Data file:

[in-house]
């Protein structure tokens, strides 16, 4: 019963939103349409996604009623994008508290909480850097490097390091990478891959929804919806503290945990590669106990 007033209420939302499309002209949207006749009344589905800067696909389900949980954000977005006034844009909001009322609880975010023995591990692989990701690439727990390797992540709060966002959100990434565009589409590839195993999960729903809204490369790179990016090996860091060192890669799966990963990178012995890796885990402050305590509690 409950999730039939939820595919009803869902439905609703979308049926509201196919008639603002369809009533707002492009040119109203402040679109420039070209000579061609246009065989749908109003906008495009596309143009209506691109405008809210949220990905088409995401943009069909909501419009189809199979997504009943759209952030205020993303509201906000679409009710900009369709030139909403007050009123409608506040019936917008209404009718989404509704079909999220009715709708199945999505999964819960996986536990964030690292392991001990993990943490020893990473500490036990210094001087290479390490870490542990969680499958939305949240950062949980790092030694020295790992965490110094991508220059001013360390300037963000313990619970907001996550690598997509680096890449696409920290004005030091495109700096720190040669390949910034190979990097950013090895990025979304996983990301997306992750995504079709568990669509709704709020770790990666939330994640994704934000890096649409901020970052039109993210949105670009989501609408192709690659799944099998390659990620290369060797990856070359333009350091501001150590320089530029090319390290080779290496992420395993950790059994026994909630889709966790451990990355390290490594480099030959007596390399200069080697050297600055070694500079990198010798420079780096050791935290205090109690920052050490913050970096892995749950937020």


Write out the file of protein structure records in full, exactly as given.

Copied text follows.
[in-house]
């Protein structure tokens, strides 16, 4: 019963939103349409996604009623994008508290909480850097490097390091990478891959929804919806503290945990590669106990 007033209420939302499309002209949207006749009344589905800067696909389900949980954000977005006034844009909001009322609880975010023995591990692989990701690439727990390797992540709060966002959100990434565009589409590839195993999960729903809204490369790179990016090996860091060192890669799966990963990178012995890796885990402050305590509690 409950999730039939939820595919009803869902439905609703979308049926509201196919008639603002369809009533707002492009040119109203402040679109420039070209000579061609246009065989749908109003906008495009596309143009209506691109405008809210949220990905088409995401943009069909909501419009189809199979997504009943759209952030205020993303509201906000679409009710900009369709030139909403007050009123409608506040019936917008209404009718989404509704079909999220009715709708199945999505999964819960996986536990964030690292392991001990993990943490020893990473500490036990210094001087290479390490870490542990969680499958939305949240950062949980790092030694020295790992965490110094991508220059001013360390300037963000313990619970907001996550690598997509680096890449696409920290004005030091495109700096720190040669390949910034190979990097950013090895990025979304996983990301997306992750995504079709568990669509709704709020770790990666939330994640994704934000890096649409901020970052039109993210949105670009989501609408192709690659799944099998390659990620290369060797990856070359333009350091501001150590320089530029090319390290080779290496992420395993950790059994026994909630889709966790451990990355390290490594480099030959007596390399200069080697050297600055070694500079990198010798420079780096050791935290205090109690920052050490913050970096892995749950937020």